Clean Sweep

Take some of this CyberClean stuff –, scale it up to the size of a medium sized dog and make it artificially intelligent. Then, assign it to both the Equipment and the Hygiene Officer – or just one of them. Or both, but in shifts. The unnatural pooch – nicknamed Clean Sweep after some dog from an Old Reckoning infotainment series – looks like an enormous lump of bright yellow silly putty, with four formless leg-like appendages, but no apparent head or sensory equipment. Indeed, the Sweep seems to swap ends when least expected.

The material has cleaning and anti-bacterial properties such that wrapping it around almost anything lifts off surface dirt immediately, but also gets at those hard to reach bits. It can clean almost any material – from fabric through plastics to metals, as well as a range of organics, like timber, flora or skin. Apply it to a filthy weapon to get it sparkling clean, or remove ground in stains from your uniform. Try it on floors, keyboards, tankbot tracks, dirty Commie mutant traitors and more besides.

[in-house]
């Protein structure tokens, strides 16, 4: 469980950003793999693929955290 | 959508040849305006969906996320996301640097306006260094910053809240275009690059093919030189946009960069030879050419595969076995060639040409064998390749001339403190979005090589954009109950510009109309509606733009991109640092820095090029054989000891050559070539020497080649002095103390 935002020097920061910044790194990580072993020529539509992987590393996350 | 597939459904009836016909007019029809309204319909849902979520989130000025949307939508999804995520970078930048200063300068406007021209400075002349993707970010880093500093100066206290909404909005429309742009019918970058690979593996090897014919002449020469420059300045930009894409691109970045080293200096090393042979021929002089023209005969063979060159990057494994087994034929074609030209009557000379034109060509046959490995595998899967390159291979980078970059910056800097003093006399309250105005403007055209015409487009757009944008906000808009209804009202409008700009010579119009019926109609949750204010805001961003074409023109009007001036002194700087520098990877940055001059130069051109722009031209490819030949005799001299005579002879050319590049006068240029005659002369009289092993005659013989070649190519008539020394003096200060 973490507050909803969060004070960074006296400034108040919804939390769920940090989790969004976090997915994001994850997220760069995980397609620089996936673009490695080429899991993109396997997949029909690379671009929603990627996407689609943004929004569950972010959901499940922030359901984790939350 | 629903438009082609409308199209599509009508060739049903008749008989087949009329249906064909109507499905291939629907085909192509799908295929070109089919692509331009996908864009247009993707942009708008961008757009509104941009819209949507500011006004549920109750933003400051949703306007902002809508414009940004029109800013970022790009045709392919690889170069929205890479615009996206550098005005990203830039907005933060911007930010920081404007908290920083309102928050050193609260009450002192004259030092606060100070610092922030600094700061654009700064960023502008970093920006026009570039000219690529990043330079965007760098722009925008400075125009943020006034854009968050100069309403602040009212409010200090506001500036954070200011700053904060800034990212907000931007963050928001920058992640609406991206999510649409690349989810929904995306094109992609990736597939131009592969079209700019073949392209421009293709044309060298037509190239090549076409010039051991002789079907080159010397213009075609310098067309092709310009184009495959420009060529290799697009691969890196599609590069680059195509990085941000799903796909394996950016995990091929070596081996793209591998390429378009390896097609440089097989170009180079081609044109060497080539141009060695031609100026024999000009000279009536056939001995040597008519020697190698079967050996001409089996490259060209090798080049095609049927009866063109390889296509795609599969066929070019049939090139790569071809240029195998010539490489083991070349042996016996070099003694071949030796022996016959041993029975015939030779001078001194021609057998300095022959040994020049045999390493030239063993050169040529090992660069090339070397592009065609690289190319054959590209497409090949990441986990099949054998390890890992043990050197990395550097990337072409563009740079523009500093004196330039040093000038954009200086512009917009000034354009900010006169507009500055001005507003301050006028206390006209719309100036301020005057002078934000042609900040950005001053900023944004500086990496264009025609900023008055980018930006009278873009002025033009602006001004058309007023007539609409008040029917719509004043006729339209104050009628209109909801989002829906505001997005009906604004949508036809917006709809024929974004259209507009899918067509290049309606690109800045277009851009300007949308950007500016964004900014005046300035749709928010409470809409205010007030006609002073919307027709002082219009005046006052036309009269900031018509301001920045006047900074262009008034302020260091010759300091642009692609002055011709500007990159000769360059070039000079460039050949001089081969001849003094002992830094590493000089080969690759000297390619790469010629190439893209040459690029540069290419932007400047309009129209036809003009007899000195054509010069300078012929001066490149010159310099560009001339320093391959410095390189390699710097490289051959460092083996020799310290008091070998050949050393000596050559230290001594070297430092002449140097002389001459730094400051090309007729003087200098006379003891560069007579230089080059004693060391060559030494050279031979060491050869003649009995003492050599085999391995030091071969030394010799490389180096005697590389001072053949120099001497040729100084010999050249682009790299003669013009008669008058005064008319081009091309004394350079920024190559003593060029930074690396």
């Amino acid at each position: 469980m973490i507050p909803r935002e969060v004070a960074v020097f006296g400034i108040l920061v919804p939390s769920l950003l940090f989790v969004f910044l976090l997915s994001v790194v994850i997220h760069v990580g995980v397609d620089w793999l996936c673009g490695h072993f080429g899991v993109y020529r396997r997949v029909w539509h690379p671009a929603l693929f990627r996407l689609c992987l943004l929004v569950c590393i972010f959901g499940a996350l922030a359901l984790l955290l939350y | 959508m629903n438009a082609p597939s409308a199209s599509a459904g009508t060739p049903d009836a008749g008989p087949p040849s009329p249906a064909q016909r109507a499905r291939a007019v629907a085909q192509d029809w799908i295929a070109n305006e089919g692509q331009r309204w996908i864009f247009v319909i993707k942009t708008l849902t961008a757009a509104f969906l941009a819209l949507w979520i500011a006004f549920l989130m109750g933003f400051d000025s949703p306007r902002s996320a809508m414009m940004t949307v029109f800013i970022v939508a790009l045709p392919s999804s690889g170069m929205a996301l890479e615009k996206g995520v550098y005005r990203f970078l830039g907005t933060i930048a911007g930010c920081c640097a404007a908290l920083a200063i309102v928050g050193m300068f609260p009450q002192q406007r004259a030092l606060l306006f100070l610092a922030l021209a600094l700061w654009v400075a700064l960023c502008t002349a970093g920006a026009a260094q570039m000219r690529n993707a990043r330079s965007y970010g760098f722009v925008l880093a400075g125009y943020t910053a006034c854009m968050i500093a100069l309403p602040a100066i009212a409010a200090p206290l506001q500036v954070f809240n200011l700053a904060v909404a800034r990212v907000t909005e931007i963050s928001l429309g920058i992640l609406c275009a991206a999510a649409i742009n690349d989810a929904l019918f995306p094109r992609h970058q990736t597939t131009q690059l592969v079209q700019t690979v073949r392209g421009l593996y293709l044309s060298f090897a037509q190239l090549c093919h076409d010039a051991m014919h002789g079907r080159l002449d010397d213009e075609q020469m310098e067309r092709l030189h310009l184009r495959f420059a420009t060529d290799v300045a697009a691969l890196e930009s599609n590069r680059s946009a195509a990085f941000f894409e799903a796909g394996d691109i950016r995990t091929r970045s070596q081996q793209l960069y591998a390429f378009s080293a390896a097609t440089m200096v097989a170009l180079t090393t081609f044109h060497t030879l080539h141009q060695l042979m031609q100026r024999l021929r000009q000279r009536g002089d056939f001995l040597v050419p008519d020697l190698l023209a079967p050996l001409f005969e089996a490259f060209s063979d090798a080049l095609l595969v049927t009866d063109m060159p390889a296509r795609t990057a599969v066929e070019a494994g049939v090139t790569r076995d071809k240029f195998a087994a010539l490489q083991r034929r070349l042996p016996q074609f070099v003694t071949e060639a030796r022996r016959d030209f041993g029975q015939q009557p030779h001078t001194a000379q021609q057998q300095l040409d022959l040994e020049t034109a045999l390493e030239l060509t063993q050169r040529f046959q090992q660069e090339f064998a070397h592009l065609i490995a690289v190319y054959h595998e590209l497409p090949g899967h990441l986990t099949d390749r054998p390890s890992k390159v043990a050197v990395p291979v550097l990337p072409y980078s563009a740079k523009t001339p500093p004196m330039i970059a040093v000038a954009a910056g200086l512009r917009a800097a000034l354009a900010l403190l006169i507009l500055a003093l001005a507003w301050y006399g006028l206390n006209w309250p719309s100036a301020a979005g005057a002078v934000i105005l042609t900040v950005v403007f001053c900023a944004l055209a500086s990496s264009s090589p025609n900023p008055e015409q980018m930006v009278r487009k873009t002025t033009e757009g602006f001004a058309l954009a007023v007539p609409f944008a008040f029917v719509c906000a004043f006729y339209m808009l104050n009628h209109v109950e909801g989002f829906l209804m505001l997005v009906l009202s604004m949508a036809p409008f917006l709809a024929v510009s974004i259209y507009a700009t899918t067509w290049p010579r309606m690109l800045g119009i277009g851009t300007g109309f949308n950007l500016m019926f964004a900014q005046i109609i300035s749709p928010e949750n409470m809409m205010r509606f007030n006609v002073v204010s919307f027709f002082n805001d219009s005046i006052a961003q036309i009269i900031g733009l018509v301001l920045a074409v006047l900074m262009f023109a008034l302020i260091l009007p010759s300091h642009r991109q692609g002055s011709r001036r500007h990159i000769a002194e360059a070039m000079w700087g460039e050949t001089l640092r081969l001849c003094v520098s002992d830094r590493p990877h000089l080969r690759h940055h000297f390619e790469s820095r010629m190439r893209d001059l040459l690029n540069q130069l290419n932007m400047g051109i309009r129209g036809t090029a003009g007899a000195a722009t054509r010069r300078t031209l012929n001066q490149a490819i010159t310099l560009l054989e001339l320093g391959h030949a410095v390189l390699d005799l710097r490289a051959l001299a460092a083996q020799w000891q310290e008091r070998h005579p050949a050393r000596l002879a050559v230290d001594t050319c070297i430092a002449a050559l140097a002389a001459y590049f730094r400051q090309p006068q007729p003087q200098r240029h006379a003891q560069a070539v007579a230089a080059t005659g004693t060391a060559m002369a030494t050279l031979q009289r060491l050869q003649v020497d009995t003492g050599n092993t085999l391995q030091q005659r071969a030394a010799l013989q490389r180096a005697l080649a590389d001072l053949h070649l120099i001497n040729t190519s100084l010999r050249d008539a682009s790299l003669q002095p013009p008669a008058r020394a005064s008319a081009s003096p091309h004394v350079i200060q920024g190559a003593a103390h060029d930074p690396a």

Yeah, when you get skin in contact with it, it sometimes pulls out hairs, the greasy content of pores and the occasional ill-protected eyeball or toenail. Occasionally, cleaning a weapon results in a thorough external and internal clean that might possibly include removal of bullet-sized pieces of metallic grit. Possibly, if used on careful signed and identified R&D equipment, it might remove surface paint, labelling and ink – leaving you with a sparkling clean device and a world of opportunity remembering how to use it, or deactivate it. And sometimes, the great yellow lump goes wandering off and tries to make friends with citizens of senior security clearance to your own, cleaning anything and everything for the Good of Alpha Complex. It should respond to it’s handler, if addressed by name, and has a series of security protocols in place to ensure the absolute safety of all citizens, so there’s nothing to worry about. Unless the handler’s dead, or missing – or gets incorrectly reassigned after the original handler suffers a fatal accident.

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